Glad you liked the bars; regarding your query on flax: Yes, flax seeds are great for you, especially when ground, because your body can actually digest them. They have lots of healthy fats that are fantastic for the skin and heart. And they can double as a binder (egg substitute) in recipes.

  27. theUngourmet says:

    I’ve never heard of grape molasses. It’s so beautiful! I would love to try it!

  28. Hélène (Cannes) says:

    Oh mais tu es courageuse ! ;o)
    Bisous
    Hélène

  29. TastyTrix says:

    I cannot keep up with you, you are such a prolific poster! So I have finally used pomegranate molasses – in a marinade and in a salad dressing, and I absolutely loved it. It gives such a “mmm, what is that?” flavor. And now you have me on to grape. So be it!

    And thank you for stopping by the Urbanite, that was sweet of you!

  30. Mary says:

    I’ve never had grape molasses, but you have made me curious to give it a try. It looks beautiful and sounds delicious. I hope you have a wonderful day. Blessings…Mary

  31. MAG says:

    Hi Joumana 🙂
    Oh I thought it was much more difficult than that :)) would love to try it myself instead of buying it 🙂 Thanks 🙂

  32. Nadia says:

    I would love to make this one day and try it in savory sauces and desserts.
    Maybe I’ll try the readymade one first to get a better idea for flavor/consistency.

  33. Rachana says:

    I’ve never had grape molasses… this looks and sounds very interesting.

  34. Jeannie says:

    I love the look of your grapes molasses, looks so delicious and appealing to the eyes.

  35. OysterCulture says:

    I love grape molasses but never thought to make it for myself, I cannot wait to try this. What a special treat and what a wonderful gift for people to explore a wonderful new food product.

  36. twinkle says:

    thanks so much! I have so many grape vines,but not good for wine. Now i know what i can do with them! A ton of grapes is alot of jelly. . Thanks again! Blessings, twinkle.

  37. Arlette says:

    Marhaba Joumana,
    seems i missed this posting for some reason….
    I got a good recipe for the Malban Aoukoudeh, and it requires grape molasses which
    is hard to find in North Bay. Thanks for the posting… my question to you what is the difference in using ashes or eggshell, only to create the foam??? does it makes any difference in taste…. I know in Baalback they used ashes in many recipes and for making the raisin also.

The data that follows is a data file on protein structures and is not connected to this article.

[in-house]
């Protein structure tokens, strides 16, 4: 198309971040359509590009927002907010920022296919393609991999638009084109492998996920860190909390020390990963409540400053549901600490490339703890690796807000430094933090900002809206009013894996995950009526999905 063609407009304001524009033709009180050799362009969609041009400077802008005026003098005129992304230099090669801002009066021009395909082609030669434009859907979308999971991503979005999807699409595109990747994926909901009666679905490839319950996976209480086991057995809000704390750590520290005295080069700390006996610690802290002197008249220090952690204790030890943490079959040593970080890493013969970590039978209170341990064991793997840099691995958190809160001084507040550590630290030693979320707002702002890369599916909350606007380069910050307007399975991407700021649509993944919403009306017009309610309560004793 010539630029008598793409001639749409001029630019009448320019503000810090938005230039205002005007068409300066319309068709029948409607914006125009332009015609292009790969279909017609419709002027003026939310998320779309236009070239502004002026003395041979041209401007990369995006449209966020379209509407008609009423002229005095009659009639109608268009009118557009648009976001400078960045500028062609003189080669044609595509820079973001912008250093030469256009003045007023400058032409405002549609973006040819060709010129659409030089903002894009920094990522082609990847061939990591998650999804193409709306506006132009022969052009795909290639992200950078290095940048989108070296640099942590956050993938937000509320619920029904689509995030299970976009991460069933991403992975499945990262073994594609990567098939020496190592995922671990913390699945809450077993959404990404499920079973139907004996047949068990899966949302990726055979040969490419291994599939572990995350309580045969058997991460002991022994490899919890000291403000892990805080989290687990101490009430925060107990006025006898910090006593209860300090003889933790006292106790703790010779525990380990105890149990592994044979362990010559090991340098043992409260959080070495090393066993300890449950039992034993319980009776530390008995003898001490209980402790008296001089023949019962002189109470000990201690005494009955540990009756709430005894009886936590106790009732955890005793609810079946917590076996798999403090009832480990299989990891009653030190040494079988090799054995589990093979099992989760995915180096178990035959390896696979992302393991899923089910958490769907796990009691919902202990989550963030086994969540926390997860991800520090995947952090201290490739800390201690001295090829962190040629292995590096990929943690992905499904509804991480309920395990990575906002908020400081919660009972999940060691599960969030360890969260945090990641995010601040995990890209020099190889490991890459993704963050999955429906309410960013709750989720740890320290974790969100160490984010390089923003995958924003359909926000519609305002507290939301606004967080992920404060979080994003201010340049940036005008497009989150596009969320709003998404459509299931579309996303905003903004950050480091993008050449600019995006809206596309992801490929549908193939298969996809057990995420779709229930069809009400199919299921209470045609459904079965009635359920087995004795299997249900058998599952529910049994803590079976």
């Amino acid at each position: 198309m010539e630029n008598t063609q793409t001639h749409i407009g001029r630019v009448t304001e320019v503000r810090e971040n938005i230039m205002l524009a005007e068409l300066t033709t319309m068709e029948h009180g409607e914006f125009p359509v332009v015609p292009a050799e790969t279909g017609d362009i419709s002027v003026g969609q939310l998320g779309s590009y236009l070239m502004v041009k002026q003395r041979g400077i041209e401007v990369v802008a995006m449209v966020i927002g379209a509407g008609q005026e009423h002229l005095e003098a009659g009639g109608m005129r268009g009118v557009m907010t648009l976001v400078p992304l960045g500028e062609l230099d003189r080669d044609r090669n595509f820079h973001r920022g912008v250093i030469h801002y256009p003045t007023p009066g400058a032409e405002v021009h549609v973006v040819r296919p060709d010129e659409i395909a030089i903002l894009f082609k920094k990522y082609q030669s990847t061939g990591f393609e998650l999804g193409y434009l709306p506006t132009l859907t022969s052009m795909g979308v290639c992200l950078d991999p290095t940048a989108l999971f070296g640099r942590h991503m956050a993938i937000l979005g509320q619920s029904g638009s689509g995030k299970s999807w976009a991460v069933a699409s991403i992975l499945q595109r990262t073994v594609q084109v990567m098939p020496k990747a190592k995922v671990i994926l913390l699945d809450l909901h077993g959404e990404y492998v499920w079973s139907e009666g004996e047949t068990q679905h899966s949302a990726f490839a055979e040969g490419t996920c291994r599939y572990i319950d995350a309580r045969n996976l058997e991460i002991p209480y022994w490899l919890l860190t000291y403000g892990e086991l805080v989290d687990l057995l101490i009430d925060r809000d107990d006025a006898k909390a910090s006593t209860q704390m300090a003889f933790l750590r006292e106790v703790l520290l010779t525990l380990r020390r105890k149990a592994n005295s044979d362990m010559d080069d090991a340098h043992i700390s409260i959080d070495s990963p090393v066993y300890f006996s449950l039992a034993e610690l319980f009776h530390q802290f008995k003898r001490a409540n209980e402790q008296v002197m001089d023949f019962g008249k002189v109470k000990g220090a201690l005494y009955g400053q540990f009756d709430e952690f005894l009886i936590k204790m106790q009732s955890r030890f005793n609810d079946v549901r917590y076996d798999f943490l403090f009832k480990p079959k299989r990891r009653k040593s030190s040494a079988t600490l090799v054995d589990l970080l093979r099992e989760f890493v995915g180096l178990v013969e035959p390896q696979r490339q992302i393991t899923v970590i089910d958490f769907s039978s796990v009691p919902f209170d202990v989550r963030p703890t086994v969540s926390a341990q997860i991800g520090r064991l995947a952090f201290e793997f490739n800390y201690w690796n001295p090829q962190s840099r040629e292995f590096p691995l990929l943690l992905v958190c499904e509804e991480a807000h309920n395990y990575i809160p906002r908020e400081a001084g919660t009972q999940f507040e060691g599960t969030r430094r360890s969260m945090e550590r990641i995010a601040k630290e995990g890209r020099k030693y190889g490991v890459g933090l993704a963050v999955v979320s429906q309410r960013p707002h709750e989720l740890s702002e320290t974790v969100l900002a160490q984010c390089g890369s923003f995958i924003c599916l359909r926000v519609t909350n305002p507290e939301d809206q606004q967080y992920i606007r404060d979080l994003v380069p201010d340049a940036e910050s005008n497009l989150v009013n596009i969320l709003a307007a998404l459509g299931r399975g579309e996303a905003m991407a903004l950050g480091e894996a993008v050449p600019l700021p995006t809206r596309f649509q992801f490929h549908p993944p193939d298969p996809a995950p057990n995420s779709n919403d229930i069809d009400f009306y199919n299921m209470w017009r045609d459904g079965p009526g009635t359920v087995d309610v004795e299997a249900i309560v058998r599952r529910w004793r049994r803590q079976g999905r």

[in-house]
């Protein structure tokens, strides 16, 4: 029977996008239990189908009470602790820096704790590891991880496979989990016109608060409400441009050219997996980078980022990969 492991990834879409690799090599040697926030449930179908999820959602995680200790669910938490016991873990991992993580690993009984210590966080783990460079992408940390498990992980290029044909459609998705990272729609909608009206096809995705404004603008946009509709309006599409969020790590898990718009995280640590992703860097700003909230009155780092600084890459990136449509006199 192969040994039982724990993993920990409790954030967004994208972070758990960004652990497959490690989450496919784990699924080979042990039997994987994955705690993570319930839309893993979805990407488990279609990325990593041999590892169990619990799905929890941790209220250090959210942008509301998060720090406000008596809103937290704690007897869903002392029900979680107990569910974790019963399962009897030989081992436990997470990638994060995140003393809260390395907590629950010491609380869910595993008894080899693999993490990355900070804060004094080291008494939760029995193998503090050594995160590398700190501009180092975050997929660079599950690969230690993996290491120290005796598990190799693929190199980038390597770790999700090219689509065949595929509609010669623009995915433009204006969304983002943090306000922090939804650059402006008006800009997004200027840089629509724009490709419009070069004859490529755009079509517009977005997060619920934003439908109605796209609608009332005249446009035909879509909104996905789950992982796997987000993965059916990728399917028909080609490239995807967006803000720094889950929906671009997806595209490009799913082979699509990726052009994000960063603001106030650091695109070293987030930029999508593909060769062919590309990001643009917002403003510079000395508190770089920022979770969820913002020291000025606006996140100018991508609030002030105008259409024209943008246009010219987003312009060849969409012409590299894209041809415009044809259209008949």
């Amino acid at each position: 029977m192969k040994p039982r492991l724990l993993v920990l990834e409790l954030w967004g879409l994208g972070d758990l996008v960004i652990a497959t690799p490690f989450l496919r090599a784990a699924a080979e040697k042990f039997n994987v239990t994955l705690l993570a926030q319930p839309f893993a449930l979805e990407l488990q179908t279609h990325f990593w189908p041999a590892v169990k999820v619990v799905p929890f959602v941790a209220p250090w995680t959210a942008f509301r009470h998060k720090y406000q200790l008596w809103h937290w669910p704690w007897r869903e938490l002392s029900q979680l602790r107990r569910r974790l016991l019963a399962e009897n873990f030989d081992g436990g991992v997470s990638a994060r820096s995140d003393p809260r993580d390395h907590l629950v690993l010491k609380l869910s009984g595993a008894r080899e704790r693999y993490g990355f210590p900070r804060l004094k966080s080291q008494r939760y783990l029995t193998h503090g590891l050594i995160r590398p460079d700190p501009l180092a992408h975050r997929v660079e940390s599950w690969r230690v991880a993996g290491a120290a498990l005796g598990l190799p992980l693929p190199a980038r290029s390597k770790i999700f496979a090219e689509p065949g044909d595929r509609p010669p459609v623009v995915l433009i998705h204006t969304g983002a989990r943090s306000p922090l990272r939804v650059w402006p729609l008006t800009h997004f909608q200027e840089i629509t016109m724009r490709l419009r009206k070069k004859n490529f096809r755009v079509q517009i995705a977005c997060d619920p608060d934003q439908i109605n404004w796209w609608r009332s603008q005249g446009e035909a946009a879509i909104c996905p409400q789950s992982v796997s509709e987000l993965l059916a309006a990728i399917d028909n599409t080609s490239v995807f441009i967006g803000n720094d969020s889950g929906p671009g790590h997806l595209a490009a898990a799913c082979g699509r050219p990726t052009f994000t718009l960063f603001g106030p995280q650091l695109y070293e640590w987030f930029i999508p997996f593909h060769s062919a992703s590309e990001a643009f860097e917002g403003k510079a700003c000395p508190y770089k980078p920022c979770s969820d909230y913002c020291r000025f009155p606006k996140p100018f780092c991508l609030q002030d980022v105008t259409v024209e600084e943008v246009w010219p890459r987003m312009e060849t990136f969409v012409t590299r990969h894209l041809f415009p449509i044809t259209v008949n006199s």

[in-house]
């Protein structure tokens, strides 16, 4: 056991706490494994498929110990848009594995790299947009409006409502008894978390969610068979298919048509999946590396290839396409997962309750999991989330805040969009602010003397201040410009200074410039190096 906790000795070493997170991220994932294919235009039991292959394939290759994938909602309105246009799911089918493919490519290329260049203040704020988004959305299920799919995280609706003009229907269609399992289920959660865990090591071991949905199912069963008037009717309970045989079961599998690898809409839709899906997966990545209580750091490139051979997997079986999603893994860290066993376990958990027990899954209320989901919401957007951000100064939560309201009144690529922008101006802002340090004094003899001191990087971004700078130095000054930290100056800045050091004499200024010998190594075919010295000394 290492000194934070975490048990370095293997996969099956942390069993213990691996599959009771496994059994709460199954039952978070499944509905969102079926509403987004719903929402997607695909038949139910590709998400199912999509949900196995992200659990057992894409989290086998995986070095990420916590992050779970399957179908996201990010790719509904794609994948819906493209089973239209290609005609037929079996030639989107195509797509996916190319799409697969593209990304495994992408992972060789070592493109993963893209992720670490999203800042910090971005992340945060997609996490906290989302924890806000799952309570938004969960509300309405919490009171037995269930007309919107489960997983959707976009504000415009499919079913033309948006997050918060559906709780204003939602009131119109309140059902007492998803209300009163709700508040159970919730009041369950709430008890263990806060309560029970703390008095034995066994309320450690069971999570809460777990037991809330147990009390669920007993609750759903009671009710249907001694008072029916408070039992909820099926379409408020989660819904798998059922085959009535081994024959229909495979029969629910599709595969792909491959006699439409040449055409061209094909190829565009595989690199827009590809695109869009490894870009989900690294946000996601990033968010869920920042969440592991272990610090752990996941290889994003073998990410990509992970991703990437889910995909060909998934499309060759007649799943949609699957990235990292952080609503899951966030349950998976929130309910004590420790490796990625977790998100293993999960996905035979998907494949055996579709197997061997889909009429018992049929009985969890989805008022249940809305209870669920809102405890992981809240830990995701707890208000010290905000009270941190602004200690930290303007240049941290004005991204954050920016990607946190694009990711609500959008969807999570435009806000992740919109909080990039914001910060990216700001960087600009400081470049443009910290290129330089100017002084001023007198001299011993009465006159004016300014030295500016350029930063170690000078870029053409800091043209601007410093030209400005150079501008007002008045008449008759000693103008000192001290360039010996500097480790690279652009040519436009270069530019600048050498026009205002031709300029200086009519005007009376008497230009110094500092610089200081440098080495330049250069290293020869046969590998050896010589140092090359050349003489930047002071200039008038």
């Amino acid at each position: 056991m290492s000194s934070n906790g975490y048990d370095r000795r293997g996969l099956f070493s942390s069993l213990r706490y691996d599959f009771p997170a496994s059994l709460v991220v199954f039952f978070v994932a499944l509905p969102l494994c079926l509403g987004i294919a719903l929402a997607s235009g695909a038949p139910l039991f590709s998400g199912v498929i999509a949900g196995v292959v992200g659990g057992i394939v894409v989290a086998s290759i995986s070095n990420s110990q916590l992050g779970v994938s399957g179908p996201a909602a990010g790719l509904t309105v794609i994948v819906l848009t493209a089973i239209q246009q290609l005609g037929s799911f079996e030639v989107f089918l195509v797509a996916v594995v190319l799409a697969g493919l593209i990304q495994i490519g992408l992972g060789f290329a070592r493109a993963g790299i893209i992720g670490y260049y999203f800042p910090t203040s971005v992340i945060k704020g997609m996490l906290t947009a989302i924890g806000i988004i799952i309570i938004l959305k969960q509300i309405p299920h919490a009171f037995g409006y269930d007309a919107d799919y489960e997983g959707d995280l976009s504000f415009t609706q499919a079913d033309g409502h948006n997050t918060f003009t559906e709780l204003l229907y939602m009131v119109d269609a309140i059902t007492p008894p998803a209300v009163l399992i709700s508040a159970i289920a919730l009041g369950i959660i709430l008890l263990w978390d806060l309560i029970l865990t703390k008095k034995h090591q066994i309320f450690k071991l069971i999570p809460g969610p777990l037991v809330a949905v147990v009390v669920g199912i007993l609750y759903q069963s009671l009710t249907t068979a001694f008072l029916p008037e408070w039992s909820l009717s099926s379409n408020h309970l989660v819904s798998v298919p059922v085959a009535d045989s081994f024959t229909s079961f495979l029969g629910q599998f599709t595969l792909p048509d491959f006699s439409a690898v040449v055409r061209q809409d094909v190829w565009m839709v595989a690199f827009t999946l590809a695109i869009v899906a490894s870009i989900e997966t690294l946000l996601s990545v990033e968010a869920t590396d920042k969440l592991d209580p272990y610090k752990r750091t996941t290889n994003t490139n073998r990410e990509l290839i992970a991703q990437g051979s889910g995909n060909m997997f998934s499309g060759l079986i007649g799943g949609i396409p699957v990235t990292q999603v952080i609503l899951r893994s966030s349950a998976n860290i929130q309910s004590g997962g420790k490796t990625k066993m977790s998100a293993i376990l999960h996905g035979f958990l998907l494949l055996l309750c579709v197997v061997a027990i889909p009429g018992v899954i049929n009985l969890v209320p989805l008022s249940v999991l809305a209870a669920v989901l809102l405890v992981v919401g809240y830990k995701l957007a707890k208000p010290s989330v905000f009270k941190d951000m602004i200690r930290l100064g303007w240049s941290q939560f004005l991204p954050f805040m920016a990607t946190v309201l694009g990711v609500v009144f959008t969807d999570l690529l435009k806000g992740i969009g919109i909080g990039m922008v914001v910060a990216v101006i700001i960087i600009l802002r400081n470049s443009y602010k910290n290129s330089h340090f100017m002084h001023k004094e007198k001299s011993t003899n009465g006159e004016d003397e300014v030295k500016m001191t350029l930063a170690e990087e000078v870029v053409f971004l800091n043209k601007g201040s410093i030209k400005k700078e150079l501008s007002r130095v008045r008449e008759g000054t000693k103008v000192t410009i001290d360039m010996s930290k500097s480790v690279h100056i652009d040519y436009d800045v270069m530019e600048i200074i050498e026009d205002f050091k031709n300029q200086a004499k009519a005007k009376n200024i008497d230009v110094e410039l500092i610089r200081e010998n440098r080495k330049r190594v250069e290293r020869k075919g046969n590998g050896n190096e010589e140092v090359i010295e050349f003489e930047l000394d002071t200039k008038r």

• Joumana says:

      @Arlette: I don’t have the answer yet but I am planning to investigate/All I know is that it is hard to reproduce the same molasses at home due to various factors, type of grape, method used, etc.

  38. Elena says:

    Joumana, what do you think- may be, it’s possible to prepare such syrup by sun-evaporating method? I hate to stand near stove and tediously mix something. I would prefer method “to put and forget about it for a few hours”.

    • Joumana says:

      @Elena: I have never heard of such a method, so I would be excited to know the result if you try it. My friend Mylady (a robust, and very healthy 84-year old) makes hers in her kitchen and this Fall, I will make it with her; she first uses some clay to purify the syrup then she strains it then boils it down; it tastes magnificent, like caramel; but the key is the variety of grapes; the grapes in Lebanon are called merwah and I will find out what is the equivalent overseas.

  39. phil barkley says:

    I was reading in a study bible Ruth and it mentioned wine molasses I had only heard of cane / blackstrap thank you for your fascinating web site I will come again and try you recipes. Phil

    • Joumana says:

      @Phil: Thank you for the praise, hope you enjoy the site, got almost 1000 recipes in here. 🙂

  40. Nancy says:

    How would you store this? Will it keep a year in the refrigerator? Can it be processed in glass canning jars? (now allergic to cane sugar and looking for alternatives)

    • Joumana says:

      @Nancy: Grape molasses (as all other molasses) keeps for up to 2 years; however, I would be reluctant to tell you how to make it as I don’t know exaxctly how I would make it in the US and what type of grapes to use as well as what type of clay or limestone to use; the techniques that would work in Lebanon would not necessarily work elsewhere. I’d suggest using locally made molasses; there is a farm in New York State that makes some apple cider molasses (their name is on my blog roll); also, you can easily find date, grape and carob molasses at ethnic mediterranean stores.

  41. khaled says:

    Hello
    nice
    I wonder if you have the procedure for the sour grape molasses
    thanks

    • Joumana says:

      @khaled: you mean for vinegar? or the sweet debs el-ennab? one uses sour grapes to make verjuice and the other makes a sweet and thick molasses.